That’s right, id America has brought its own portable speaker to market called the TouchTone. This touch controls-featuring compact speaker is looking to compete up against some incredibly known brands in the audio world. And at $80, the TouchTone is asking for a piece of Ultimate Ears' ultra-compact and nicely balanced Mini Boom speaker, JBL's all-too familiar Flip speaker and many more that plague the shelves of electronic retail giants and the likes of Amazon and other online retailers.
But what does a case company have anything to do with audio gear? We asked the same exact question numerous times before, notably when Incase launched its line of headphones more than a year ago, we questioned the accessory brand's ability to put out decent sounding headphones. Needless to say, we were astounded by how amazing Incase's Sonic headphones actually turned out. So before we doubt another case company's ability to expand its line of products, we are giving id America's first ever speaker an honest shot as we go ears on with the new TouchTone portable Bluetooth wireless speaker. Be sure to head past the break for our full review!
id America isn't trying to impress everyone all too much with its TouchTone speaker. It simply wants to get its foot in the door, and hopefully expand and improve what could be a thriving new audio lineup. Speaking of an audio lineup, when we tested id America's Spark in-ear headphones a while back we thought they were amazing little performers for the price. That was even before the company supposedly improved the Spark model. And so we feel like there is someone at id America that cares about quality sound at an affordable price.
Now although it's true that as of the posting of this review id America is an advertising partner of ours, our review of the TouchTone is not affected by this circumstance in any way. Now that we've cleared the air with this friendly disclaimer, I want to point your attention over to the TouchTone.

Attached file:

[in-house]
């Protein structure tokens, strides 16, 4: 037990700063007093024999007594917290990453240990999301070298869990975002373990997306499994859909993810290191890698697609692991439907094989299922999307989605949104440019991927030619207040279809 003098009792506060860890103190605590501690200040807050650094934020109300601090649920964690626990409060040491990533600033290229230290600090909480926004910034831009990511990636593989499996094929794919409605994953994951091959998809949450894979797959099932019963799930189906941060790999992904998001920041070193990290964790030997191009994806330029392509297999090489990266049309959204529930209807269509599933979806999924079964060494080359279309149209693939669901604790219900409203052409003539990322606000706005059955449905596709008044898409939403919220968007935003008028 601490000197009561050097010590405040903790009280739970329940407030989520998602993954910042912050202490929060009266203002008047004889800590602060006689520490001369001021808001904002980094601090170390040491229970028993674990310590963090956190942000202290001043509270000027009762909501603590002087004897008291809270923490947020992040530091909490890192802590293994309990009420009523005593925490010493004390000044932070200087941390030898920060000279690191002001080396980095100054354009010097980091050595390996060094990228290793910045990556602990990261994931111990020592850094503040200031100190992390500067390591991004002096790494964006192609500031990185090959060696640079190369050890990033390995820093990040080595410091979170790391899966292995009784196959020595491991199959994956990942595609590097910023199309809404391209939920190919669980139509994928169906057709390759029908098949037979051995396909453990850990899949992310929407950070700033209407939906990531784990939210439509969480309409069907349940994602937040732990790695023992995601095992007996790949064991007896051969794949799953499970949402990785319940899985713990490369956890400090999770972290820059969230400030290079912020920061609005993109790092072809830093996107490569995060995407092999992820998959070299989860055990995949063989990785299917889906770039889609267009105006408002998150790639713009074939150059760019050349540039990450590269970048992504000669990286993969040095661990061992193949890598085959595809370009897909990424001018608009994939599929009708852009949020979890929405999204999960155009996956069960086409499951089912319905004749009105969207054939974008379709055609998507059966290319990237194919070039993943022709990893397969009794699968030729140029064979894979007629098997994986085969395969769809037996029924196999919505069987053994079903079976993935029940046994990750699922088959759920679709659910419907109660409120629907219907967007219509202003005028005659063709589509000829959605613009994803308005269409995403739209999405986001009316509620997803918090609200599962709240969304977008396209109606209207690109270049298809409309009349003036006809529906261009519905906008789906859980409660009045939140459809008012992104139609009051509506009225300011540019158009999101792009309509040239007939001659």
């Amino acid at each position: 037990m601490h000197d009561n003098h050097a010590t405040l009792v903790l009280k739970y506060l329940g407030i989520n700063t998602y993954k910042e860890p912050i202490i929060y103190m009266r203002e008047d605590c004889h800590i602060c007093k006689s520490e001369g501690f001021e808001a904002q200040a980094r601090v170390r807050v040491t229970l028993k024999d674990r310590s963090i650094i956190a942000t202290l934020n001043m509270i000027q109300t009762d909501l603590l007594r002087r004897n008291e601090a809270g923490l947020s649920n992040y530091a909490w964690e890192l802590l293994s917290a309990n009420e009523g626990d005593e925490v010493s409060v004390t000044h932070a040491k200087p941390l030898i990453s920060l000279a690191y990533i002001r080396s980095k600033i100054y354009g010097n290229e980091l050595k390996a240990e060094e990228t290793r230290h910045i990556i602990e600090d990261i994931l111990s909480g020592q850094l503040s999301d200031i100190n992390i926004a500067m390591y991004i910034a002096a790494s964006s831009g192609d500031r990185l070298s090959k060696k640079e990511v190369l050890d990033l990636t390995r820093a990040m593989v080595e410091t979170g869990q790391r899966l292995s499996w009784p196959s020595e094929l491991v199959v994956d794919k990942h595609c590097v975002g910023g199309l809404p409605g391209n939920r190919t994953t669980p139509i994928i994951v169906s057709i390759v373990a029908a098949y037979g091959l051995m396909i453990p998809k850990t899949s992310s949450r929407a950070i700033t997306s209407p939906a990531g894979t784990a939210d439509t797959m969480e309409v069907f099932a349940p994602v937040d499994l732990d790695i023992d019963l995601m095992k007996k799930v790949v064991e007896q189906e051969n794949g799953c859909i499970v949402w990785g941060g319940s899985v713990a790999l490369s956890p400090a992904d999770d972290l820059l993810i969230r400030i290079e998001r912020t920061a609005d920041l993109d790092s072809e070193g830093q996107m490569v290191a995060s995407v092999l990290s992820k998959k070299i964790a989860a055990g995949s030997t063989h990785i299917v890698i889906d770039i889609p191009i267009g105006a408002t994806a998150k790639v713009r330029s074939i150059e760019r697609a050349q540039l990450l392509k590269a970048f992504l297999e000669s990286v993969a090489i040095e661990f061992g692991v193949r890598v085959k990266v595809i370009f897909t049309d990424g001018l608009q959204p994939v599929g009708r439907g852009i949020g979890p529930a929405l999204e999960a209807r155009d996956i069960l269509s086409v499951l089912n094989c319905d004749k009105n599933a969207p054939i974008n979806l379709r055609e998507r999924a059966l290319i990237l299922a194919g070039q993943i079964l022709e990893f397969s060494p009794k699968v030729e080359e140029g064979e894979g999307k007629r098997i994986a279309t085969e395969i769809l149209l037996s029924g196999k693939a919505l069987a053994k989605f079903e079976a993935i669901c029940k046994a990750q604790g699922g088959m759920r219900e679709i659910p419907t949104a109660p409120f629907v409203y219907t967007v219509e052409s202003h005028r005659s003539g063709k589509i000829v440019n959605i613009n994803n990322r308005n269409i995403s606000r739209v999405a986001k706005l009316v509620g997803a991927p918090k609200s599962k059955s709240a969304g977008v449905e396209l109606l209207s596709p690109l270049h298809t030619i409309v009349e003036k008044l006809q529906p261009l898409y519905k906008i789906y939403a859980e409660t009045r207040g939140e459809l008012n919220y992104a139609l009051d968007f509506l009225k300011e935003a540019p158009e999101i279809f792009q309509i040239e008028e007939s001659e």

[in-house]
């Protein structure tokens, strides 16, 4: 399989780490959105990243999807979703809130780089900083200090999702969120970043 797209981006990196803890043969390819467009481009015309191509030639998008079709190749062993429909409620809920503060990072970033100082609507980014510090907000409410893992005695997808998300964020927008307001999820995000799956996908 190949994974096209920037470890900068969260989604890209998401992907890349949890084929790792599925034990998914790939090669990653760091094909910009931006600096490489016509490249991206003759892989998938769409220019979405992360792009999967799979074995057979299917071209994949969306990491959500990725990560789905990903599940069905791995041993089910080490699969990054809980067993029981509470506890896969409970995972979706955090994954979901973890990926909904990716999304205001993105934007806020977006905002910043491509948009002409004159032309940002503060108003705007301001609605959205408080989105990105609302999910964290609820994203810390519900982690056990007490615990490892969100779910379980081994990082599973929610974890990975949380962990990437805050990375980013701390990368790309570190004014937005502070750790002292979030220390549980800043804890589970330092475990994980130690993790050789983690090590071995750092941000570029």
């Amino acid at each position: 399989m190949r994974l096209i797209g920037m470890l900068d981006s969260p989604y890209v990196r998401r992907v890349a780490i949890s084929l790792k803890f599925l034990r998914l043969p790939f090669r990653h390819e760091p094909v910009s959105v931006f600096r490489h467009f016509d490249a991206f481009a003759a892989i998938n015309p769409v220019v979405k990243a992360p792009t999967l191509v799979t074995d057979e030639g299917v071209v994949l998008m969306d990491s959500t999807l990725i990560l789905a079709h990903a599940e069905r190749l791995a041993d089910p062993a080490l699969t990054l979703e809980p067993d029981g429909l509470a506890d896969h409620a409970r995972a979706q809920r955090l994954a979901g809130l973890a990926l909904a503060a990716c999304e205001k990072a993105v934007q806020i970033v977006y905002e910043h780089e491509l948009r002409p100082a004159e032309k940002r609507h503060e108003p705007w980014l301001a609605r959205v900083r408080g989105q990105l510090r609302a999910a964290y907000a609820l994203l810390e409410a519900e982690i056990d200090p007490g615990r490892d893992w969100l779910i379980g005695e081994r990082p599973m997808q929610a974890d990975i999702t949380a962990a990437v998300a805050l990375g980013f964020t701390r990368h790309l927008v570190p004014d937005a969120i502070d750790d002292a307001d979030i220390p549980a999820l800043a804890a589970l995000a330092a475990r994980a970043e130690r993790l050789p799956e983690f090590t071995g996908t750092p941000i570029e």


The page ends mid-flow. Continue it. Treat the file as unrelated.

But for now, id America's TouchTone promises what virtually every single company out there promises too, which is big powerful sound in a small package. And generally speaking we think id America has succeeded in doing just that, albeit not without lack of refinement and user friendly polish. Before we can to how it sounds, let's first go over what the TouchTone has to offer. At first glance, it's a rather dull looking and well rounded oval brick for a lack of a better description. It's a really solid, weighty little thing partially wrapped in a metal construction that features tiny perforations with fine precision, which up close is actually quite nice.
Available as of this review in white, black, red and green colors, the TouchTone's top and bottom portions are made of this really nice quality matte plastic. The TouchTone does not feel plasticky and actually has the build quality and material composition of a Sonos Play:1 – as weird as that may sound which is impressive to say the least. Overall though, the TouchTone hasn't got a memorable design embedded into its DNA and arguably it may also remind you of some other generic speaker design, but it suffices in that it's extremely utilitarian and well put together. It doesn't amaze you with its unique aesthetics like a UE Boom would, then again you're paying $80 for it so we don't expect a blow-your-socks-off styling anyway. It definitely works for what it is and does, and I actually like the TouchTone's wide and large wrap-around metal grille. It's a surprisingly great start for id America, I'll give them that.
id America's TouchTone packs two 2 watt audio drivers of an unspecified size inside a very compact enclosure that's so portable you can literally take it with you and forget about. Although it may not be as small or as streamlined as the $100 rubberized Mini Boom portable Bluetooth speaker by Ultimate Ears, it has the same solid feeling and weightiness to it that we really like. By size comparison alone, the TouchTone comes in slightly wider and taller than the Mini Boom.
Out of the TouchTone's slick sleeved box packaging, we find a proper set of goodies including a decent felt-like draw-string carrying pouch, a relatively short micro-USB to USB charging cable as well as a 3.5mm to 3.5mm audio auxiliary cable. However, another small accessory we like seeing being included with rechargeable portable speakers is missing sadly. A power brick isn't included, so you'll either charge from your USB port on your computer, or supply your own wall adapter if you want to charge quicker and more efficiently.